It seems that when simply looking to the left or right on the road, it is possible to see a driver who is looking down rather than forward. This is generally perceived as a person looking at a device. To prevent the risk, a new law in Florida has recently been put into effect allowing law enforcement to stop vehicles in which the driver is believed to have been distracted.
Now that the new law is in place, texting and driving is a primary offense, meaning officers may pull vehicles over for the sole violation of texting and driving. There are still concerns that the law might not be as impactful in preventing motor vehicle accidents as it is intended. The law says that drivers cannot drive while typing or plugging numbers or any symbols into their device. Nor can they read off the device. Still, if a driver is off to the side of the road or is at a red light, they cannot be cited for distracted driving.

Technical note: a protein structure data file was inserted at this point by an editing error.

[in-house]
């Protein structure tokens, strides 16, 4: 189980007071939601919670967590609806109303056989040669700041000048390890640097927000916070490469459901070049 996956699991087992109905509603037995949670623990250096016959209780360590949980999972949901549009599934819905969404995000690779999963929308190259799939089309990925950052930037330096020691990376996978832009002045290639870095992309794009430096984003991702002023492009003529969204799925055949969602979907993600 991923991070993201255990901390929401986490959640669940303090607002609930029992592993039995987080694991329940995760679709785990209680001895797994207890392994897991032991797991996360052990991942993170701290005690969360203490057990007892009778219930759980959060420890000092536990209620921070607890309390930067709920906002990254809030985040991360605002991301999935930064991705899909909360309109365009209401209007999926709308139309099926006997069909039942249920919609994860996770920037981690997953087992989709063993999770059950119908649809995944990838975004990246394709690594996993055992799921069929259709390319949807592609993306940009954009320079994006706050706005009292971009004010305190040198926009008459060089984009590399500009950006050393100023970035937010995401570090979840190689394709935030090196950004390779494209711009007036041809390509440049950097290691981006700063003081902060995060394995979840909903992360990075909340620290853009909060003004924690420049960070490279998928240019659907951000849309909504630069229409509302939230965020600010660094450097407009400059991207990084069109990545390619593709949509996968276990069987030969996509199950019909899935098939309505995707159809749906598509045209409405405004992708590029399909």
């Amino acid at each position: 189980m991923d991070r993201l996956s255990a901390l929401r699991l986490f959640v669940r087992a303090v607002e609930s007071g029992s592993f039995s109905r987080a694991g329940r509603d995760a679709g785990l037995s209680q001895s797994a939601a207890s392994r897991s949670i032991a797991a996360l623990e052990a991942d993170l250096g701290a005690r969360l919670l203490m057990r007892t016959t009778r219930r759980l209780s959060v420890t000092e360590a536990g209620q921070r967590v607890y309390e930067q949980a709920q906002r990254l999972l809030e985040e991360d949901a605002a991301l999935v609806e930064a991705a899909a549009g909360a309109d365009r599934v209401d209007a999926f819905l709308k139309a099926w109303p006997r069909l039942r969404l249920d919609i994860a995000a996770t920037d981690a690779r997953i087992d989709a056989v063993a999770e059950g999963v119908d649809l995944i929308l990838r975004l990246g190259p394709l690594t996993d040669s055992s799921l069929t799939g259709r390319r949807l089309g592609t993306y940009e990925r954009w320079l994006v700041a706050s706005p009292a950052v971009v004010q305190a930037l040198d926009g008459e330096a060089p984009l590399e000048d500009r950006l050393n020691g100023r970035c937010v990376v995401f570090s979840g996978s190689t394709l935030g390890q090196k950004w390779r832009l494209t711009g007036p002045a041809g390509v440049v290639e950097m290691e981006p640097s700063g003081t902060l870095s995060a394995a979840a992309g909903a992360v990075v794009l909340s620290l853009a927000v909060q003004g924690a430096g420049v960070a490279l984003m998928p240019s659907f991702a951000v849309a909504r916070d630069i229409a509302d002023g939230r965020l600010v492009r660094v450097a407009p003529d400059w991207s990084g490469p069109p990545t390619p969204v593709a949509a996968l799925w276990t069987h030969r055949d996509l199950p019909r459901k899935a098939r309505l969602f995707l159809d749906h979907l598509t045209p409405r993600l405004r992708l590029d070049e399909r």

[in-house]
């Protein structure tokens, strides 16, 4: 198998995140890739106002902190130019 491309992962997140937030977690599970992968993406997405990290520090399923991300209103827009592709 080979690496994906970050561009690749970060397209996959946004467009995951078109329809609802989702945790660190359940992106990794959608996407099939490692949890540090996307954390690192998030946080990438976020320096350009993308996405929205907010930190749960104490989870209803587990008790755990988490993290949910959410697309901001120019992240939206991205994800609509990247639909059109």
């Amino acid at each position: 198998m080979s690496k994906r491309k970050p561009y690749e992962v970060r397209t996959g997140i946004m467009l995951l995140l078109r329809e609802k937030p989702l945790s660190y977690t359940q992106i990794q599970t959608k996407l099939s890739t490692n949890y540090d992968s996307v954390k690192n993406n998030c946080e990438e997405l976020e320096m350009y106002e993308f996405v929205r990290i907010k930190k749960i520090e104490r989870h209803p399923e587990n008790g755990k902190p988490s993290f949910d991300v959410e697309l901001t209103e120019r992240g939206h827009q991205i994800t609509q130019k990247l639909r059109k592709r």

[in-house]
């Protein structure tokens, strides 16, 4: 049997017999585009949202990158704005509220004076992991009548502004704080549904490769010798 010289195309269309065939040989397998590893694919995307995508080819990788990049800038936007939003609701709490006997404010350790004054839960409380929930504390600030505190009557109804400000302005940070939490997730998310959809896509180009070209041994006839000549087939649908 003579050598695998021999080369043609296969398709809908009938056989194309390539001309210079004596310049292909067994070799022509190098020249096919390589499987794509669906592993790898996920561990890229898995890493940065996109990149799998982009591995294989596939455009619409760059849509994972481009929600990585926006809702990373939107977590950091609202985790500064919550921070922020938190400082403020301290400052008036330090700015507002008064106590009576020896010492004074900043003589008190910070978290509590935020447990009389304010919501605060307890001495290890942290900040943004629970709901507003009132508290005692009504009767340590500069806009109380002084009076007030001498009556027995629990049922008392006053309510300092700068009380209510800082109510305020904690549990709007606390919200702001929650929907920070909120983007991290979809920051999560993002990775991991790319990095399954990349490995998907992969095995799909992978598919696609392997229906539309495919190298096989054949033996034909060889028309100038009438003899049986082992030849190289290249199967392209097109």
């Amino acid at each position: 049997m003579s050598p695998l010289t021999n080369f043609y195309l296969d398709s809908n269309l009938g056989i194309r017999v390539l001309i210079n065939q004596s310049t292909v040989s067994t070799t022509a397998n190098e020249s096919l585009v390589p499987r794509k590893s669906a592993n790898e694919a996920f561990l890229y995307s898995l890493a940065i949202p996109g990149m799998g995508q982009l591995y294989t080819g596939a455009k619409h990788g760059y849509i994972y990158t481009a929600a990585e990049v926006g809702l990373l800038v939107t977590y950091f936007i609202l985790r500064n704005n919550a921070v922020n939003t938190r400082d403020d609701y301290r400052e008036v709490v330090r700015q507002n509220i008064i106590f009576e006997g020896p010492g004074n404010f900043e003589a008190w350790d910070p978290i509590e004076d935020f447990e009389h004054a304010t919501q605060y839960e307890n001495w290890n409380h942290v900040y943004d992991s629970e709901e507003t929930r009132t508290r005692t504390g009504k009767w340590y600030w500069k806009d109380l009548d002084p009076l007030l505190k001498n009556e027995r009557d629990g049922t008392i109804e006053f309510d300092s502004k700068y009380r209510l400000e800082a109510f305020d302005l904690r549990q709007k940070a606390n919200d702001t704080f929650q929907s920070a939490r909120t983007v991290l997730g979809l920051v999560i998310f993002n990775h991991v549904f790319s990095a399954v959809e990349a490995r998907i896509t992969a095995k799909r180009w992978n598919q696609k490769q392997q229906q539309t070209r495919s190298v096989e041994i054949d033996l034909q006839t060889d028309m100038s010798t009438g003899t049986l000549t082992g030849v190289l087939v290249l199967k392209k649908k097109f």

Another important note is that drivers are still legally allowed to talk on the handheld device.
Although it is undeniably positive that Florida is taking steps to make the roads safer by trying to regulate distracted driving and punish drivers for violating the new law, there are many loopholes, including the legality of using a device for GPS, and other excuses drivers might present to excuse their behavior.
With the number of accidents for distracted driving rivaling driving under the influence, recklessness, negligence, and drowsy driving, there will inevitably be distracted motor vehicle accidents. Having proof that a distracted driver caused the crash can be a key aspect of securing compensation for medical costs, lost wages, pain, and suffering and more. A law firm experienced in investigating motor vehicle accidents should be called for guidance in pursuing a claim.